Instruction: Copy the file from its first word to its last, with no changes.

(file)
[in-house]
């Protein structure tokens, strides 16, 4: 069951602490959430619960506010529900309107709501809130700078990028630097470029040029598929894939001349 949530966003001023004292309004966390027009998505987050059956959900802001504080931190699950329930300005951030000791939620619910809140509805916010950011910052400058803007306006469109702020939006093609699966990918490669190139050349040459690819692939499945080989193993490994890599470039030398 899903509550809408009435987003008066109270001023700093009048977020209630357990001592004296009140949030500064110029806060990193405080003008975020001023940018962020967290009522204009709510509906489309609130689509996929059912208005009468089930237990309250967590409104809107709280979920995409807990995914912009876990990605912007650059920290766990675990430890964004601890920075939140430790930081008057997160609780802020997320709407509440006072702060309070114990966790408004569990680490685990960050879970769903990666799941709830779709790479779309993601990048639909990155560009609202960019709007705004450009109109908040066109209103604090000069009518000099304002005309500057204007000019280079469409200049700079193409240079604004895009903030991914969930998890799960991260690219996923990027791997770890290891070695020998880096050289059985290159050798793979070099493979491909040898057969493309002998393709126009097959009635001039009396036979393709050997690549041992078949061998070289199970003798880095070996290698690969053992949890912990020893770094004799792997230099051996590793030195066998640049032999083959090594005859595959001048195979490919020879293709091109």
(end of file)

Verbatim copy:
[in-house]
């Protein structure tokens, strides 16, 4: 069951602490959430619960506010529900309107709501809130700078990028630097470029040029598929894939001349 949530966003001023004292309004966390027009998505987050059956959900802001504080931190699950329930300005951030000791939620619910809140509805916010950011910052400058803007306006469109702020939006093609699966990918490669190139050349040459690819692939499945080989193993490994890599470039030398 899903509550809408009435987003008066109270001023700093009048977020209630357990001592004296009140949030500064110029806060990193405080003008975020001023940018962020967290009522204009709510509906489309609130689509996929059912208005009468089930237990309250967590409104809107709280979920995409807990995914912009876990990605912007650059920290766990675990430890964004601890920075939140430790930081008057997160609780802020997320709407509440006072702060309070114990966790408004569990680490685990960050879970769903990666799941709830779709790479779309993601990048639909990155560009609202960019709007705004450009109109908040066109209103604090000069009518000099304002005309500057204007000019280079469409200049700079193409240079604004895009903030991914969930998890799960991260690219996923990027791997770890290891070695020998880096050289059985290159050798793979070099493979491909040898057969493309002998393709126009097959009635001039009396036979393709050997690549041992078949061998070289199970003798880095070996290698690969053992949890912990020893770094004799792997230099051996590793030195066998640049032999083959090594005859595959001048195979490919020879293709091109």